Californian hunger strikers fight on despite death

For more than a month, more than 400 prisoners in seven Californian prisons have refused to eat in protest at the use of long-term solitary confinement and other abuses.

This is the longest hunger strike in California’s history and is provoking a predictably savage response from prison authorities. Prisoners are being denied medical attention, those accused of being representatives of the strikers are put in administrative segregation to further isolate them and many are being denied their mail.

The tragic death of hunger striker Billy Sell, who had been asking for medical care for several days before his death, reveals the cruel and inhumane nature of the prison authorities who appear indifferent to the fate of those in their charge.

The prisoners have five demands relating to conditions for those in solitary confinement in the secure housing units (SHU): end group punishment for individual offenses; end the practice of punishments for perceived gang membership; comply with the US Commission on Safety and Abuse in America’s Prisons 2006 recommendations regarding an end to long-term solitary confinement; provide adequate and nutritious food; and provide and expand constructive programs and privileges for indefinite SHU-status inmates.

On August 5, seven solidarity protesters locked themselves to the main entrance of the state building in downtown Oakland for several hours.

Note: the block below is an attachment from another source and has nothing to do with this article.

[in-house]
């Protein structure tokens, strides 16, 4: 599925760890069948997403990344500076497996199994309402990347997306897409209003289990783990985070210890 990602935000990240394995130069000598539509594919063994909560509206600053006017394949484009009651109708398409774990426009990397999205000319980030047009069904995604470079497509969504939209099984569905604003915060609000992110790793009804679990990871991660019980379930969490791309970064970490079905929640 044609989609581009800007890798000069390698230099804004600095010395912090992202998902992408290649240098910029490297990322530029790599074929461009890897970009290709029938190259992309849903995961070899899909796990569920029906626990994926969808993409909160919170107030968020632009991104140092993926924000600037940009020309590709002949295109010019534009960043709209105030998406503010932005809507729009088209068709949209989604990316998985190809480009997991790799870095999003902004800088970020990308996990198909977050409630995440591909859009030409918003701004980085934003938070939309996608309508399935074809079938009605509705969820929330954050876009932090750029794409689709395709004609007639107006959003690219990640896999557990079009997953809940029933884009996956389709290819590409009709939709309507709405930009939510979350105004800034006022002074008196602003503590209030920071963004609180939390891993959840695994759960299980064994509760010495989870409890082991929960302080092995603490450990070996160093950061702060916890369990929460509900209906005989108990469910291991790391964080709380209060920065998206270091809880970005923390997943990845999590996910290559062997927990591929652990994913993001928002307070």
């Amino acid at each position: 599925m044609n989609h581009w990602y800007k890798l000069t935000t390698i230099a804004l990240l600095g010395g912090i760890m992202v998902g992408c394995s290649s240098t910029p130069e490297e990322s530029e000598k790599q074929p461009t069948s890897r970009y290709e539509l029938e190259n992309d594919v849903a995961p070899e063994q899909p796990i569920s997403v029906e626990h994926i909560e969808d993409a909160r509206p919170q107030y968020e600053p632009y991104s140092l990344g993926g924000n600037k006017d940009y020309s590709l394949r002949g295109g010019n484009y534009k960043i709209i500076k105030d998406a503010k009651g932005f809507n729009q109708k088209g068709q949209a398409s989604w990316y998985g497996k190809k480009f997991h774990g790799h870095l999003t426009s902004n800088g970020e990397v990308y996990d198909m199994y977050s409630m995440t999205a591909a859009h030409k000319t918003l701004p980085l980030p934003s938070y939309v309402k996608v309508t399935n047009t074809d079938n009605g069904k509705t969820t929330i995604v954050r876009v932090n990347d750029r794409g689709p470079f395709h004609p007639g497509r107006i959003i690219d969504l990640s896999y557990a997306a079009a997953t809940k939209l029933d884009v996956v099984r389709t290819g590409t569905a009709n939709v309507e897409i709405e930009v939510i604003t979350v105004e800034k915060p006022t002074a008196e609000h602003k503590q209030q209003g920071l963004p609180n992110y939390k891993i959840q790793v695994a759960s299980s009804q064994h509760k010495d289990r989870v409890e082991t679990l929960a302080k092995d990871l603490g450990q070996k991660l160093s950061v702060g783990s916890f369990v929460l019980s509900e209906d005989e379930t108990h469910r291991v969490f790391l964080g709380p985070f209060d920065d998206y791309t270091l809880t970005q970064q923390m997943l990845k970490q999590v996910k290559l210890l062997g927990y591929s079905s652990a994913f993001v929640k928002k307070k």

“Solitary confinement is widely and internationally recognized as torture,” protesters said. “The hunger strikers and their family members are making a powerful and inspiring stand for dignity in the face of this inhumane treatment.

“We stand with them. Governor Brown and the CDCR, negotiate immediately to meet their five demands.”

Thousands of prisoners have been kept in solitary confinement with no hope of being released into the gen, which are less than eight square metres. These have doors made of heavy gauge perforated metal that significantly blocks light, vision and fresh air.

They are confined for 22-and-a-half hours a day with no work or meaningful rehabilitation programs or group activities of any kind. In Pelican Bay State Prison, where the hunger strike began, prisoners are allowed to exercise alone for one-and-a-half hours in a bare concrete yard. They are allowed no physical contact with visitors.

Once in solitary confinement, prisoners are left to their own devices with no concern for their physical and mental wellbeing.

UN Special Rapporteur on Torture Juan Mendez has said that solitary confinement longer than 14 days should be avoided as it can cause serious psychological damage to prisoners.

He recommended that countries should avoid the use of solitary confinement. California, however, holds more than 3000 prisoners in solitary.

[You can read more about the campaign at Prisoner Hunger Strike Solidarity. Sign a petition to California Governor Jerry Brown in support of the hunger strikers at.]

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